Updated: Jun 15
4K ULTRA HD REVIEW / HDR FRAME SHOTS
Wesley Snipes gives an all-out performance as half-human/half-vampire Daywalker Blade.
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4K Ultra HD, Blu-ray, Digital copy; 1998; R for strong, pervasive vampire violence and gore, profanity, and brief sexuality; Streaming via Amazon Video/Prime, Apple (4K) FandangoNOW (4K), Google Play, Movies Anywhere (4K), Vudu (4K), YouTube
Best extra: Audio Commentary by Cast and Crew
CURSE those new, upstart vampires up to their old tricks eradicating true bloods in a plan to enslave humans and take over the world.
Afterall, warm-blooded humans are only cattle designed to feed the new masters, right? We’ve seen it before, but the 1997 story from Marvel Comics created by writer Marv Wolfman and penciller Gene Colan gets its pizzazz on film from Wesley Snipes in the 1998 film directed by Stephen Norrington (“League of Extraordinary Gentlemen,” 2003).
No one saw it coming. Snipes, known as much for his comedy in “To Wong Foo Thanks for Everything, Julie Newmar” (1995) and “White Men Can’t Jump” (1992), as well as a host of action films such as “Demolition Man” (1993), “New Jack City” (1991) and “U.S. Marshals” (1998), turned in an all-out performance as half-human/half-vampire Daywalker Blade. He should have been human, but Blade’s mother, Vanessa (Sanaa Lathan), due to deliver her child, is attacked by a Big Bad (Stephen Dorff). The baby is delivered as his mother dies, growing up to become a deadly and efficient vampire hunter. He is aided by Abraham Whistler (Kris Kristofferson), a man whose family was killed by vampires, so he’s more than happy to become Blade’s guardian and mentor. Blade and Whistler became iconic roles for Snipes and Kristofferson.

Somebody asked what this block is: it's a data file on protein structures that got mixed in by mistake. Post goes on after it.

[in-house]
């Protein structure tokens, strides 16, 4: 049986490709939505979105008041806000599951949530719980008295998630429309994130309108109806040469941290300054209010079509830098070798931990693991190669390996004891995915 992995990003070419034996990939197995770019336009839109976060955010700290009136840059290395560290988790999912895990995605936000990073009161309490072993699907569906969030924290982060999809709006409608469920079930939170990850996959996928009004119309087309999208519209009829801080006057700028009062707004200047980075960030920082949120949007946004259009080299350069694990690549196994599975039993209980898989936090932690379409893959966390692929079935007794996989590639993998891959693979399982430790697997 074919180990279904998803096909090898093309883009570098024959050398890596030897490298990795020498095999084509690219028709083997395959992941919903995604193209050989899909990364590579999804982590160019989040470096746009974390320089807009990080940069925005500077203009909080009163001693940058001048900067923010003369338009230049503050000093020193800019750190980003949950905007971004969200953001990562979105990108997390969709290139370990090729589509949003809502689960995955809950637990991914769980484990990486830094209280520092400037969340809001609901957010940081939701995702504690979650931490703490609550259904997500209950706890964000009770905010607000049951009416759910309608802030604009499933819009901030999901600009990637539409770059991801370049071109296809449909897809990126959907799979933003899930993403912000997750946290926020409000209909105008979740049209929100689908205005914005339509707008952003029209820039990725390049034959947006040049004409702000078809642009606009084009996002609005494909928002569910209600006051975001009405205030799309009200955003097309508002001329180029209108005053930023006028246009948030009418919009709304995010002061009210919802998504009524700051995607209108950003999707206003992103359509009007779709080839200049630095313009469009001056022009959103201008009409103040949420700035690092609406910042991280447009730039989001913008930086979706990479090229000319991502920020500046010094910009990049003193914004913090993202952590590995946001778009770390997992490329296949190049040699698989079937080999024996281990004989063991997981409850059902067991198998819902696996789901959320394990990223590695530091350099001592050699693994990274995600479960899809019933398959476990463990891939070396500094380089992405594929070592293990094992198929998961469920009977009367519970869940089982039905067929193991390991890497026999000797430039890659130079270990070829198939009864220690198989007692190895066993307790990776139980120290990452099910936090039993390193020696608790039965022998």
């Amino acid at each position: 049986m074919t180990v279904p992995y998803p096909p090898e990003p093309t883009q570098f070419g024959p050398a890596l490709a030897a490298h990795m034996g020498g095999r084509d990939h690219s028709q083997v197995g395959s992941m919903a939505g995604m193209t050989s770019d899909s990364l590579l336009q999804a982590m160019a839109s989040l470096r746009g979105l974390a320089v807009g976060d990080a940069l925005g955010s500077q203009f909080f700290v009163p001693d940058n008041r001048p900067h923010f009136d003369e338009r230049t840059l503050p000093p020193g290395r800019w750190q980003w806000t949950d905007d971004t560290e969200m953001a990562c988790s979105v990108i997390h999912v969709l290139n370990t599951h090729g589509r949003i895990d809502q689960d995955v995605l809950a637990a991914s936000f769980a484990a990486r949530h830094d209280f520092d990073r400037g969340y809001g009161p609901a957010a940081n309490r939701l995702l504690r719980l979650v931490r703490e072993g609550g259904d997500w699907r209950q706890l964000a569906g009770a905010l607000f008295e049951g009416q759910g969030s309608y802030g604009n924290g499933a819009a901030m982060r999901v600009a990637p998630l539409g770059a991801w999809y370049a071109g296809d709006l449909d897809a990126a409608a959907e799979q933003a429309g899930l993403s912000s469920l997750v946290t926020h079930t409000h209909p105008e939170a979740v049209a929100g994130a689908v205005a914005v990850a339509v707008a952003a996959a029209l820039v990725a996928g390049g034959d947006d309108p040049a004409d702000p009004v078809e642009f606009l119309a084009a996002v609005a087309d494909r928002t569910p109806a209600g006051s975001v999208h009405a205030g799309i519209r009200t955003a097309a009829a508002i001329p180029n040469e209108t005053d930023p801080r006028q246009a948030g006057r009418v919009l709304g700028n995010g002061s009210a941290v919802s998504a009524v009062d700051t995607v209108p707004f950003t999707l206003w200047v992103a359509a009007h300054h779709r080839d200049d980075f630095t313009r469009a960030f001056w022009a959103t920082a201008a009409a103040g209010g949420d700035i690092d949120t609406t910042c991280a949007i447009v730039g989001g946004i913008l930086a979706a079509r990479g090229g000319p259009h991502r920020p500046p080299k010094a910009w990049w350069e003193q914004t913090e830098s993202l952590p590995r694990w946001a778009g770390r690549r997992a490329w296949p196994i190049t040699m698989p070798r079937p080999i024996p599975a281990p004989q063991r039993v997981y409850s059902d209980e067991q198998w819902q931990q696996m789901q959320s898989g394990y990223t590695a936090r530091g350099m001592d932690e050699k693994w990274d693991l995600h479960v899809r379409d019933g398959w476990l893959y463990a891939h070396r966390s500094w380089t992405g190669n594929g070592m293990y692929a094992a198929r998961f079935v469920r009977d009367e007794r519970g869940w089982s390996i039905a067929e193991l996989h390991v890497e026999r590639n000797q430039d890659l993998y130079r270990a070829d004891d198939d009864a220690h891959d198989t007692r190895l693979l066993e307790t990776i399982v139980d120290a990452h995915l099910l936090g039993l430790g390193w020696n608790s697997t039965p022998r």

(1) Vanessa (Sanaa Lathan) is hospitalized after being bitten by, “Some kind of wild animal,” says a doctor. She gives birth to a baby boy and dies. (2) Fast forward to the present, where blood pours from the sprinkler system at a vampire nightclub. (3) Daywalker Blade appears to save one of the victims, and put an end to as many bloodsuckers as possible. (3&4) Blade nails Quinn (Donal Logue), the new chief vampire’s lieutenant.
A lot of plot business unfolds during the two-hour film, with a cast that also includes N’Bushe Wright, Donal Logue and Udo Kier. Marvel Studios' Kevin Feige announced a “Blade” reboot in July 2019 starring Oscar winner Mahershala Ali of “Moonlight” (2016), “Green Book” (2018) and Netflix’s “True Detective” (2019) in the lead role. There’s no release date yet due to the pandemic restrictions, and it seems as though it won’t be out until 2022.
Meanwhile, for those who love action-adventure with outstanding stunts and a touch of the supernatural, you can’t miss with Snipe’s “Blade.” In 4K UHD, it’s even better!
Shot in 35mm, “Blade” gets its 4K UHD with HDR10 upgrade (2.39:1 aspect ratio) from Warner Brothers, and it is a winner! It looks like a brand new, digitally filmed movie, with a fine wash of cinematic film grain. Depth and contrast are outstanding throughout. Colors are lush and vibrant, exhibiting sharp detail even in night scenes, including a vampire-fry at dawn on a beach.